The method of positioning by hand finishing at the time of assembly not only requires a highly skilled workman but is time consuming.
The object of the present invention is to provide a cheap and easily carried out precision positioning and fixing method which overcomes the disadvantages mentioned above in connection with conventional precision positioning methods.
The precision positioning method according to the present invention is characterized in that a special bonding agent is used to fix the optical component or the like in position. The positioning is carried out before the bonding agent hardens and then the component is left as it is to be fixed in position by the hardening of the bonding agent. More specifically, the bonding agent is such that it does not harden before the end of a prescribed period during which the positioning is carried out and then following this period hardens to provide a strong bonding force. Prior to hardening, the bonding agent is a non-fluid, plastically deformable substance and is applied between the component and the object to which the component is to be fixed (e.g. the bottom of the device being assembled). After the positioning operation has been completed, the bonding agent hardens to fix the component in position.
The single FIGURE is a graph showing the relationship between the weight of a component and the amount of settlement at the time the bonding agent in accordance with the present invention has hardened.
Now the present invention will be described in detail with reference to the drawing.
As the bonding agent for this invention there is used a non-fluid, plastically deformable substance with hardening capability consisting of a fine powder filler and a curable, non-solvent type bonding component.
The fine powder filler may be either an organic or an inorganic material. Some examples of each type are listed below.
Among the usable inorganic fillers there can be mentioned clays (e.g. kaoline, bentonite, bauxitic clay, porcelain clay etc.), asbestos powder, borax, titanium oxide, zinc oxide, iron oxide, magnesium oxide, aluminum oxide, aluminum carbonate, potassium carbonate, magnesium carbonate, calcium carbonate, gypsum (barium sulfate), glass beads, glass microballoons (minute hollow glass spheres), anhydrous potassium silicate, calcium silicate, quartz powder, talc (hydrous silicate of magnesium), iron powder, nickel powder, aluminum powder, brass powder etc.
Among the usable organic fillers are starch powder, phenol resin powder, polyethylene terephthalate powder, polymethyl methacrylate powder, polystyrene powder, phenol resin microballoons etc.
As the curable, non-solvent type bonding component there can be used an epoxy type bonding material, an unsaturated polyester type bonding material, a polyester acrylate type bonding material, a furan type bonding material etc. Although all of these bonding agents are curable in the normal temperature range (10 bonding material undergoes the least cubical contraction during hardening. Also, these bonding agents all provide strong bonding force in the hardened state so that they can be used to fix optical components with a fastness equal to that provided by screws or the like.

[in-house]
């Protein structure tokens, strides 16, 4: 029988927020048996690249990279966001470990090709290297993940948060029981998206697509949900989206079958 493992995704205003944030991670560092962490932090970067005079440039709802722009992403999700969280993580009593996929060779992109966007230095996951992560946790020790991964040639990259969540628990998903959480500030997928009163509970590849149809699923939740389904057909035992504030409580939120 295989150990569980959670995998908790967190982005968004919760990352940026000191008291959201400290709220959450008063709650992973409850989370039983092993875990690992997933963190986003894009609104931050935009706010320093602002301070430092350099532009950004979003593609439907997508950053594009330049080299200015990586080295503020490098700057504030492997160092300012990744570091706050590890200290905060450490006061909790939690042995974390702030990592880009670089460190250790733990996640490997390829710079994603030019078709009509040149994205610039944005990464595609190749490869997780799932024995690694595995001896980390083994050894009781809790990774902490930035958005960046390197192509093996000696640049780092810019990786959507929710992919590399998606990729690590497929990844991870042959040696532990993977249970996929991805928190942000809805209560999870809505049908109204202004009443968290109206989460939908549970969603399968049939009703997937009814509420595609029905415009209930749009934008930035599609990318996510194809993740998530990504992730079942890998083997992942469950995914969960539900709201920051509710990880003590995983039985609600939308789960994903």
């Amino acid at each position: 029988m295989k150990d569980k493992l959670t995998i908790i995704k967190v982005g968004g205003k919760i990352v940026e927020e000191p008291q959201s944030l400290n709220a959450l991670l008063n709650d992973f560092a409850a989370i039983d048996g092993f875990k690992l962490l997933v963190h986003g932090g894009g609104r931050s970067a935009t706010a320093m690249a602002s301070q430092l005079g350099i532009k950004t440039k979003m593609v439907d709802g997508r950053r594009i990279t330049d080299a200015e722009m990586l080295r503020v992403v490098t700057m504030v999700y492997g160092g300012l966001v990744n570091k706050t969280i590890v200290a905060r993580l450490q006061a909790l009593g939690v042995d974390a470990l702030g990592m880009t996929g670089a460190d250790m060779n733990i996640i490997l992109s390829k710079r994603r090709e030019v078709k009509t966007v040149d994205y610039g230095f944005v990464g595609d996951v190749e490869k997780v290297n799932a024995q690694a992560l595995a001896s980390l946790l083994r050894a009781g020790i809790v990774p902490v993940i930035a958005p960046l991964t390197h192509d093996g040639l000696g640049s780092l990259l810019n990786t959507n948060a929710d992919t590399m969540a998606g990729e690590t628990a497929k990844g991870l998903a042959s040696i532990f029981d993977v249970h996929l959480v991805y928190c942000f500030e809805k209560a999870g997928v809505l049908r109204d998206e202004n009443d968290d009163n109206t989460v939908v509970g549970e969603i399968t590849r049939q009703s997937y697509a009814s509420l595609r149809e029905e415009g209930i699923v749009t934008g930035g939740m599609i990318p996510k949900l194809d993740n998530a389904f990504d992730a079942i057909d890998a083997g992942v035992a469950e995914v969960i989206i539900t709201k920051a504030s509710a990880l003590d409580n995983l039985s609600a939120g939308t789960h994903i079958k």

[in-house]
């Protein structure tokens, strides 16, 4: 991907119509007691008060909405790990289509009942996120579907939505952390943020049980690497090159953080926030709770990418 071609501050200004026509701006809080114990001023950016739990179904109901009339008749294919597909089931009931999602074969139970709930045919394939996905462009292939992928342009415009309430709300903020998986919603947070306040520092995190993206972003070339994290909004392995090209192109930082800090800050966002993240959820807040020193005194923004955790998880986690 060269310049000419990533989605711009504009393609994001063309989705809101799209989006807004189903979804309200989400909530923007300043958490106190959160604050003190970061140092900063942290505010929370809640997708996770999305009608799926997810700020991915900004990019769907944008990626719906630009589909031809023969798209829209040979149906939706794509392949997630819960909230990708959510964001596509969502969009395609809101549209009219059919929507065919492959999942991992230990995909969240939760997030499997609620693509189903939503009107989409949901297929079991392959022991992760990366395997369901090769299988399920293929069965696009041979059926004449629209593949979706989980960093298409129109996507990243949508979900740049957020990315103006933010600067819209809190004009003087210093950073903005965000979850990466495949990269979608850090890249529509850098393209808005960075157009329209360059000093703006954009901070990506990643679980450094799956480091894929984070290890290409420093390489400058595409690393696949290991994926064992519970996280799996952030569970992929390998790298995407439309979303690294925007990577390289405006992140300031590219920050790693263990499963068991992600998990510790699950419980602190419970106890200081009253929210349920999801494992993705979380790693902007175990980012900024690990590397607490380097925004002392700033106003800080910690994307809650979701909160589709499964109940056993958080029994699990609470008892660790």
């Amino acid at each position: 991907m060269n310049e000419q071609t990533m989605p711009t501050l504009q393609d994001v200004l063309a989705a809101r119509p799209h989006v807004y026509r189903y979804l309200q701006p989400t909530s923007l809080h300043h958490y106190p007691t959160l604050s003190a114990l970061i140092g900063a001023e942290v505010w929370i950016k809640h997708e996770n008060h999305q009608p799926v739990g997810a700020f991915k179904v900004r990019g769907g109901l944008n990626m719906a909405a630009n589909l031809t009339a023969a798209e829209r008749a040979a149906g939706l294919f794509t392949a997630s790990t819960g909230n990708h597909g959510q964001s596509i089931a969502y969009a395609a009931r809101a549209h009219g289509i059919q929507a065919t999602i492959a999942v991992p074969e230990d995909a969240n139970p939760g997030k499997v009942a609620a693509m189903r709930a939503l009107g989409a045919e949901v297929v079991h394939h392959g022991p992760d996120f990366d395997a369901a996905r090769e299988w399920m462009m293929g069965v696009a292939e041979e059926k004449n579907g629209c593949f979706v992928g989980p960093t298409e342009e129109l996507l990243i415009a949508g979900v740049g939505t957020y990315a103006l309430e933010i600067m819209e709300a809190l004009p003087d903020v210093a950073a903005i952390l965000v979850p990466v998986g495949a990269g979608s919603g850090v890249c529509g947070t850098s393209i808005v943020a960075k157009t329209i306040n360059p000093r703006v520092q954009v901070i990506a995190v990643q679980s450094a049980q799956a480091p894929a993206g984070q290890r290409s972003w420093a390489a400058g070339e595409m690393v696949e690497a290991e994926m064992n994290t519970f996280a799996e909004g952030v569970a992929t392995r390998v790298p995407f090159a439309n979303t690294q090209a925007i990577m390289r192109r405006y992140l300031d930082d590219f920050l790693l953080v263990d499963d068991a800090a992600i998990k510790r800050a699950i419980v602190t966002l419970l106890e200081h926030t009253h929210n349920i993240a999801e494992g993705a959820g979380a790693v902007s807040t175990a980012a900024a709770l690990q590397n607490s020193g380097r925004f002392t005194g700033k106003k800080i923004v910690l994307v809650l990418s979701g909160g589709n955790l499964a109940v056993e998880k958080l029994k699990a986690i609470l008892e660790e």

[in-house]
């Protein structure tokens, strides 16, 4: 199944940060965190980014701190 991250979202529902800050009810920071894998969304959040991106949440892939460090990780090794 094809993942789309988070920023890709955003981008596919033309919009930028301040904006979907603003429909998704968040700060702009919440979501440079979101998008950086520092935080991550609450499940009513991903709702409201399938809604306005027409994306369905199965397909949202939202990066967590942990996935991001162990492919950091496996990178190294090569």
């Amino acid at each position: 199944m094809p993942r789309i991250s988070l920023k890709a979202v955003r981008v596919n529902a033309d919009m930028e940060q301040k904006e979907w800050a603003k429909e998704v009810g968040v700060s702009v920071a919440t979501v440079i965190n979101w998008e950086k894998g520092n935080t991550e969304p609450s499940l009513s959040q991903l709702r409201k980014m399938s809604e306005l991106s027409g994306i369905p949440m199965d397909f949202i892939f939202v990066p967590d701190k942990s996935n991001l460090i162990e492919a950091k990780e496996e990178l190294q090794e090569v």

By an epoxy type bonding material is meant one consisting of epoxy resin, a curing agent (amine) and an accelerator (acid, alcohol, phenol etc.). Epoxy type bonding materials can be either of the single fluid or the two fluid type.
By an unsaturated polyester type bonding material is meant one consisting of unsaturated polyester, a cross-linking agent (vinyl monomer) a catalyst and an accelerator. As the unsaturated polyester there is used the dehydrate condensation polyester of a polyhydric alcohol such as ethylene glycol, diethylene glycol or the like, and an unsaturated dibasic acid such as maleic acid, fumaric acid or the like.
By a polyester acrylate type bonding material is meant one consisting of the condensation product of anhydrous phthalic acid, ethylene glycol and meta-acrylic acid, and a radical polymerization catalyst (a peroxide compound).
By a furan type bonding material is meant one consisting of the precondensate of furfural or furfuryl alcohol, and a catalyst (an acid).
The curable, non-fluid, plastically deformable bonding agents of the aforesaid compositions can be used as the bonding agent for this invention insofar as they have a yield strength of between about 70 g/cm.sup.2 and about 20 kg/cm.sup.2, preferably between about 100 g/cm.sup.2 and about 10 kg/cm.sup.2, and a viscosity of between about 10.sup.6 and about 10.sup.11 poise, preferably between about 10.sup.7 and about 10.sup.10 poise. The amount of filler is selected to achieve this viscosity.